Director's Corner

12 August 2010

Barry Barish

ICHEP opens the LHC era

The 35th International Conference on High Energy Physics

The 35th International Conference on High Energy Physics (ICHEP10) held in Paris provided a first glimpse at results from the Large Hadron Collider. The very good control over machine commissioning and the speed at which so many LHC results were produced portends very well for the future. The ICHEP conference broadly covered the field of high-energy physics from new limits on the search for the Higgs from the Tevatron to reviews of future technology and projects. Many other events surrounded the scientific programme, including an opening speech by Nicolas Sarkozy, President of the French Republic, and a special "night of particles."

The ICHEP series of conferences are held biannually and are the largest conferences in our field. They began as a series of much smaller international conferences called the "Rochester Conferences," because the first seven conferences beginning in 1950 were held in Rochester, New York. They were organised by Robert Marshak. In 1958 the conference was held outside of Rochester for the first time (in Geneva, Swtzerland), the next year in Kiev, then Soviet Union. Since that time it has evolved into the major particle physics conference, and moving around the world it had reached Paris in a previous meeting in 1982. The format of ICHEP this year and in the past has been to first have several days of extensive parallel sessions covering all aspects of particle physics, followed by several days of plenary talks.

New Tevatron result excluding Higgs from 158–175 GeV/c2

A highlight of the ICHEP conference was a new result on the Higgs search from Fermilab's Tevatron presented by Ben Kilminster, using a combined D0 and CDF analysis. The new result excludes a Higgs between 158–175 GeV/c2, eliminating about 25 percent of the favoured region from analysis of LEP and other results. This important new result highlights the continuing contribution of the Tevatron experiments and, in fact, there is now a major push to extend the Tevatron run to 2013-2014 in order to exploit the potential before the LHC achieves design energy and luminosity. However, with fixed U.S. Department of Energy budgets for high-energy physics, the proposal to extend Tevatron running will have to be considered in light of its impact on other projects.

μμ + jets candidate event in CMS
W cross section measurements at 7 TeV from ATLAS

Guido Tonelli of CERN/INFN & University of Pisa and spokesman of the CMS experiment gave a plenary talk on the first LHC results from CMS. He reported on the first 300 nb-1 collected in CMS, much of it just prior to the ICHEP meeting. Tonelli showed many distributions that demonstrate how well the detector is working, as well as the advanced state of the analysis. Most of the data analysis, at this point, serves to check the detector performance by analysing known physics, observing signals from known states, etc. Tonelli showed one good candidate for μμ + jets that have been preliminarily analysed to be in the mass range 160-220 GeV/c2, consistent with the mass of the top quark and in a region where little background is expected.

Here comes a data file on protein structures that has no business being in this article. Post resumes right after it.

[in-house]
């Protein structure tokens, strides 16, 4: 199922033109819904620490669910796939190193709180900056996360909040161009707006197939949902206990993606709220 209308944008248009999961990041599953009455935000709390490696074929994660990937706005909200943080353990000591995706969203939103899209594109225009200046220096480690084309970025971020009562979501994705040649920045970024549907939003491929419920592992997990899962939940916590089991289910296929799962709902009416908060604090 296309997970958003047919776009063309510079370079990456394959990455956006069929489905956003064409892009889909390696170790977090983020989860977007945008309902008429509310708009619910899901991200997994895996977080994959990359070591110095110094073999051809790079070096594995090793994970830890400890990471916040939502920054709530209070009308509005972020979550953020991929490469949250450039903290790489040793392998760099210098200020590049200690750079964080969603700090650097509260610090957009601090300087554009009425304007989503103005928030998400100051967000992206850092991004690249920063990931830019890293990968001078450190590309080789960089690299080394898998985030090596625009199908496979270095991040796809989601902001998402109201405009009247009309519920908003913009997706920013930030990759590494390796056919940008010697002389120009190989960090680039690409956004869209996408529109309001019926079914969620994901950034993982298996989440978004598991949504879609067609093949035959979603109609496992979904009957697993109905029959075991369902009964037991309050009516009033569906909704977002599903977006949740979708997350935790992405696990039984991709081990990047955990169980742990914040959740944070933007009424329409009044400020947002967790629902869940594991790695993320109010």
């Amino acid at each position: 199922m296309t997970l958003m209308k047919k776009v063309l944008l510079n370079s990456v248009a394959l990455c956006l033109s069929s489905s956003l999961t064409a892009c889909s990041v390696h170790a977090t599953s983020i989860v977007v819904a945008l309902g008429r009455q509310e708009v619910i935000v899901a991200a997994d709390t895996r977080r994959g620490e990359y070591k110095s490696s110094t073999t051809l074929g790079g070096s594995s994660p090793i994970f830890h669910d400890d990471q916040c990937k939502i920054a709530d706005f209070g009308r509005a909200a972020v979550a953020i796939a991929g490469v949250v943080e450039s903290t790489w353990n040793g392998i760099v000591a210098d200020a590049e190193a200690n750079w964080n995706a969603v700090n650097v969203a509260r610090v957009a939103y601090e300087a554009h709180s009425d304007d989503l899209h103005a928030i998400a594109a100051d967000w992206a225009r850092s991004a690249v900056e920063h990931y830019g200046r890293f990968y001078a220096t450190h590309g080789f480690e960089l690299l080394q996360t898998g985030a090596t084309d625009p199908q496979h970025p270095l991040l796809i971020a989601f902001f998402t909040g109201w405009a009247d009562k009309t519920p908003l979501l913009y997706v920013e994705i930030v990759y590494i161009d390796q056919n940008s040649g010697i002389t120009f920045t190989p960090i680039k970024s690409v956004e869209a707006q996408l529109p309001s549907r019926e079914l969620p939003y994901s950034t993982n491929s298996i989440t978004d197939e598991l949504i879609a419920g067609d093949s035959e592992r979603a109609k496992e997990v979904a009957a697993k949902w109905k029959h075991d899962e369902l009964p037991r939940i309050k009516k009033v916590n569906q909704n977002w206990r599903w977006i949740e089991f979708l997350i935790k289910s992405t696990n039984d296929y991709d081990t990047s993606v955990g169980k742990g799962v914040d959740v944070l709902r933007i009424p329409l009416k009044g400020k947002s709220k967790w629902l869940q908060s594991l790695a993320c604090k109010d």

Fabiola Gianotti (CERN, spokeswoman of the ATLAS experiment) presented a similarly impressive set of first results from the LHC's ATLAS experiment. The ATLAS detector and data analysis are also performing very well and Gianotti showed early analysis of data covering a wide range of topics, including soft physics, jets, J/Ψ and di-muon resonances, W/Z, top quark candidates and the first searches for new physics. These analyses provide a broad set of checks on the ATLAS detector performance, as well as some new measurements. For example, for W and Z production, she presented cross sections at 7 TeV and using pp collisions for the first time.

In addition to ICHEP, on our free day I saw the conclusion of this year's Tour de France along the Champs Elysees (my photo)

ATLAS and CMS are already entering a stage where new effects could soon begin to emerge and both experiments are clearly well positioned to exploit and open up the new energy frontier. The next couple of years will be very interesting, and then following a scheduled long shutdown to upgrade the LHC to full energy and increased luminosity, the full physics potential of the new terascale energy frontier will begin to be realised.

-- Barry Barish